Chemical reversible shielding of the aminogroup in GABA seems to be sufficient to get it into the brain as a Trojan horse.
Given that you ask
...how to make GABA pass the blood brain barrier?
I assume that
- You wish to elevate GABA by exogenously administering a compound;
- That compound has to cross the blood-brain barrier (BBB) and physically turn into GABA;
- A drug indirectly elevating GABA through unknown (e.g., GHB) or known mechanisms (Gabapentin) does not suffice your needs.
- If you are happy with indirect actions, the links above will help you out. Now on to the real stuff :-)
GABA (Fig. 1) has 3 hydrophylic groups that may prevent it to cross the blood-brain barrier (BBB), namely a hydroxyl-, a keto- and an amine-group. The BBB generally only permits passive entry of small hydrophobic molecules. The amino-group in turn is also prone to de-amination by mono-amino oxidase inhibitors.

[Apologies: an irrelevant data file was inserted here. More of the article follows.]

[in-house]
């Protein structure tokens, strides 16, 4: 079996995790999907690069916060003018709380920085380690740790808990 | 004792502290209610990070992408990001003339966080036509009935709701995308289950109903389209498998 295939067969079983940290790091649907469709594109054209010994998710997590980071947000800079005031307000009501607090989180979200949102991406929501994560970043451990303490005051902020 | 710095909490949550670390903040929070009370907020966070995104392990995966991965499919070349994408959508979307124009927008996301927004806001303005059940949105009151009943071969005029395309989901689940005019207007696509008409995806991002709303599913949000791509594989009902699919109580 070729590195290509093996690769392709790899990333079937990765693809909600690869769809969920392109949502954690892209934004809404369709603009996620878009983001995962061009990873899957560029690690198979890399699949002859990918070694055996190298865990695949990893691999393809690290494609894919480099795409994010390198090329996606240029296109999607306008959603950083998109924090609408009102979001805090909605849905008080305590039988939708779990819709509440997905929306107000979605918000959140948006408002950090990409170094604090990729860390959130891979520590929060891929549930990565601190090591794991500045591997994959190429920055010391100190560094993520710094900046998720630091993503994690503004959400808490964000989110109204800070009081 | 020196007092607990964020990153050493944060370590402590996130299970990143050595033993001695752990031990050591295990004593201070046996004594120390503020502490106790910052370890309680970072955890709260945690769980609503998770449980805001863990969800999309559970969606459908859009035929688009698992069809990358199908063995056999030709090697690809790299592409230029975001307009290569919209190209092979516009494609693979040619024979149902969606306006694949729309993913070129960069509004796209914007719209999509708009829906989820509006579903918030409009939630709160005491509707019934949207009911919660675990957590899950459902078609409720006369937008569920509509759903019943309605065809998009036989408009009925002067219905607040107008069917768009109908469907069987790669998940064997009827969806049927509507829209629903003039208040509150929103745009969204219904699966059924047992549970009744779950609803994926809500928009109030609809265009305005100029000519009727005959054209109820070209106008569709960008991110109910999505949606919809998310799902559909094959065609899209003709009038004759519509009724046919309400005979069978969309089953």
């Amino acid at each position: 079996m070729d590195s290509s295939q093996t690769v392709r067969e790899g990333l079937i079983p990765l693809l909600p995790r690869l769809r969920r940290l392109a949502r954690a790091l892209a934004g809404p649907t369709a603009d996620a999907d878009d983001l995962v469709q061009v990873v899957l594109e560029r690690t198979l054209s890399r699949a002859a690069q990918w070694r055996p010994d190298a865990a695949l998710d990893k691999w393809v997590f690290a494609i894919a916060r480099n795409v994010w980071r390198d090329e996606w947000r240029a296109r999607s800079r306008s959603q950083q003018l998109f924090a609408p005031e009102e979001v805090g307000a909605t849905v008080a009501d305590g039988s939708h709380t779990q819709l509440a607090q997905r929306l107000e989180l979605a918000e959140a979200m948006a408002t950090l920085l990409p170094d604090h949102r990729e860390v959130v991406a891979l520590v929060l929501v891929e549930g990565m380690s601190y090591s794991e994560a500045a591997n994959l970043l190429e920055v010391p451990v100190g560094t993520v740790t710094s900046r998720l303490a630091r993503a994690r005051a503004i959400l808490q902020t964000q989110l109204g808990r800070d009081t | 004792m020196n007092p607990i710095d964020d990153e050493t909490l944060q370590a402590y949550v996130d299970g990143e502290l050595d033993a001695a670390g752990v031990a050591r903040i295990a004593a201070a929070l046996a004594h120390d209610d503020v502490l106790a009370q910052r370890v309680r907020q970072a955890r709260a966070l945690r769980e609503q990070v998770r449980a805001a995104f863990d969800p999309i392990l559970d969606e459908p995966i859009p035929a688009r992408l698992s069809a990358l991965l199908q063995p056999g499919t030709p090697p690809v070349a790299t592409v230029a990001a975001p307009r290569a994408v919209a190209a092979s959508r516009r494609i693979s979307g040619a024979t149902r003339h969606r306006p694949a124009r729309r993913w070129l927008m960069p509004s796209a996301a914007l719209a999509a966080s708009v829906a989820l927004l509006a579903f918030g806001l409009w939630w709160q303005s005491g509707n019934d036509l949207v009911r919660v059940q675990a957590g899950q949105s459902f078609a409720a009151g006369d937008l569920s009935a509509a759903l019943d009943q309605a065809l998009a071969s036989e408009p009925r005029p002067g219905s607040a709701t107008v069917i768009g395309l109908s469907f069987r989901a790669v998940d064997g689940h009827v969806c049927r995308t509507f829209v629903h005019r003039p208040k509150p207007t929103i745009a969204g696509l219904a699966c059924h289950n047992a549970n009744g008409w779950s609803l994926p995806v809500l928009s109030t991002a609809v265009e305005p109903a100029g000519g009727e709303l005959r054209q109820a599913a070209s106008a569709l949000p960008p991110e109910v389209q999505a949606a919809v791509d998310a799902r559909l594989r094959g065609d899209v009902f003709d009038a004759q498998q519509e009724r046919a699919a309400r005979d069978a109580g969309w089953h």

An often-used method to get drugs into the brain is shielding of pesky hydrophilic and/or fragile chemical groups by certain molecules that are irreversibly bound to them. A well-known example of shielding a fragile amino-group is the B-methylation of phenetylamine compounds into their amphetamine analogues. Alpha-amination to a methamphetamine further stabilizes the essential amino-group. Amphetamines and methamphetamines are way more stable in the brain than their phenetylamine precursors and likely enter the BBB also more swiftly because they are more hydrophobic by shielding the amino group (Shulgin, 1990).
However, those methyl groups are irreversibly bound, so it's not an option here, as apparently you wish to increase GABA, and not an active derivative of it.
Now, another way is using a Trojan horse method (Pardridge, 2006); by reversibly shielding the essential amine group the drug can enter the brain, where it is converted back to its original compound. Picamilon does the job here. Smarter Nootropics say;
First developed in the early 1970s in the Soviet Union, picamilon (alongside phenibut) is an “enhanced” form of GABA that is capable of crossing the blood brain barrier when taken as a supplement.Inside the brain, picamilon is rapidly hydrolyzed into its constituent parts; niacin and GABA. Niacin helps to enhance brain blood flow through its vasodilatory properties .
Fig. 1. GABA and Picamilon. source: Smarter Nootropics
- Pardridge, Discov Med (2006); 6(34):139-43
- Shulgin, PIHKAL, Transform Press, U.S. (1990)